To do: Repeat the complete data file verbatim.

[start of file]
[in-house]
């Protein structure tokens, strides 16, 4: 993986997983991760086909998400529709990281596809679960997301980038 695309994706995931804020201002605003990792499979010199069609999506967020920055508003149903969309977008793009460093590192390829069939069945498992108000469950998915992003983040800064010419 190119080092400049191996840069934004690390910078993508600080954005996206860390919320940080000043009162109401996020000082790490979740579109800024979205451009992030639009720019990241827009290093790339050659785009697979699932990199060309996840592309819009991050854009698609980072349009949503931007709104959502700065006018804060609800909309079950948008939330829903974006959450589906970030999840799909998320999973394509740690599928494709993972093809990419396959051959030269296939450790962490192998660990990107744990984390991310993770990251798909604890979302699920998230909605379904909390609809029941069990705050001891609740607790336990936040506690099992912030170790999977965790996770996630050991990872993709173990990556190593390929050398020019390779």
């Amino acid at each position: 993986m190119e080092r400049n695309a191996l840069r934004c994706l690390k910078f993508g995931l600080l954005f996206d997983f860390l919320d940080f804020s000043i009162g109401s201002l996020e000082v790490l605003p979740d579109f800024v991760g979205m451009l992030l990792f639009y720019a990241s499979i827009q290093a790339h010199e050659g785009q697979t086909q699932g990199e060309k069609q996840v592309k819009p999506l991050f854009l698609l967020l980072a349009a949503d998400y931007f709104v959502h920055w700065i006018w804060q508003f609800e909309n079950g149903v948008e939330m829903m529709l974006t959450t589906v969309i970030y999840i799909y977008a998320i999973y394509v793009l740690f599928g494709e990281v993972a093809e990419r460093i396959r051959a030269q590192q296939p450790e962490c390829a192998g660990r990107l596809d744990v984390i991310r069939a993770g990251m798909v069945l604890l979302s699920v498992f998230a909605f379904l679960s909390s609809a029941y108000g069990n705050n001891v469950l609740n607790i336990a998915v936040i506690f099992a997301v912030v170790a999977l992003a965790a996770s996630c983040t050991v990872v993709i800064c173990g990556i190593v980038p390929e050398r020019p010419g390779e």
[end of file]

[in-house]
């Protein structure tokens, strides 16, 4: 993986997983991760086909998400529709990281596809679960997301980038 695309994706995931804020201002605003990792499979010199069609999506967020920055508003149903969309977008793009460093590192390829069939069945498992108000469950998915992003983040800064010419 190119080092400049191996840069934004690390910078993508600080954005996206860390919320940080000043009162109401996020000082790490979740579109800024979205451009992030639009720019990241827009290093790339050659785009697979699932990199060309996840592309819009991050854009698609980072349009949503931007709104959502700065006018804060609800909309079950948008939330829903974006959450589906970030999840799909998320999973394509740690599928494709993972093809990419396959051959030269296939450790962490192998660990990107744990984390991310993770990251798909604890979302699920998230909605379904909390609809029941069990705050001891609740607790336990936040506690099992912030170790999977965790996770996630050991990872993709173990990556190593390929050398020019390779």
């Amino acid at each position: 993986m190119e080092r400049n695309a191996l840069r934004c994706l690390k910078f993508g995931l600080l954005f996206d997983f860390l919320d940080f804020s000043i009162g109401s201002l996020e000082v790490l605003p979740d579109f800024v991760g979205m451009l992030l990792f639009y720019a990241s499979i827009q290093a790339h010199e050659g785009q697979t086909q699932g990199e060309k069609q996840v592309k819009p999506l991050f854009l698609l967020l980072a349009a949503d998400y931007f709104v959502h920055w700065i006018w804060q508003f609800e909309n079950g149903v948008e939330m829903m529709l974006t959450t589906v969309i970030y999840i799909y977008a998320i999973y394509v793009l740690f599928g494709e990281v993972a093809e990419r460093i396959r051959a030269q590192q296939p450790e962490c390829a192998g660990r990107l596809d744990v984390i991310r069939a993770g990251m798909v069945l604890l979302s699920v498992f998230a909605f379904l679960s909390s609809a029941y108000g069990n705050n001891v469950l609740n607790i336990a998915v936040i506690f099992a997301v912030v170790a999977l992003a965790a996770s996630c983040t050991v990872v993709i800064c173990g990556i190593v980038p390929e050398r020019p010419g390779e």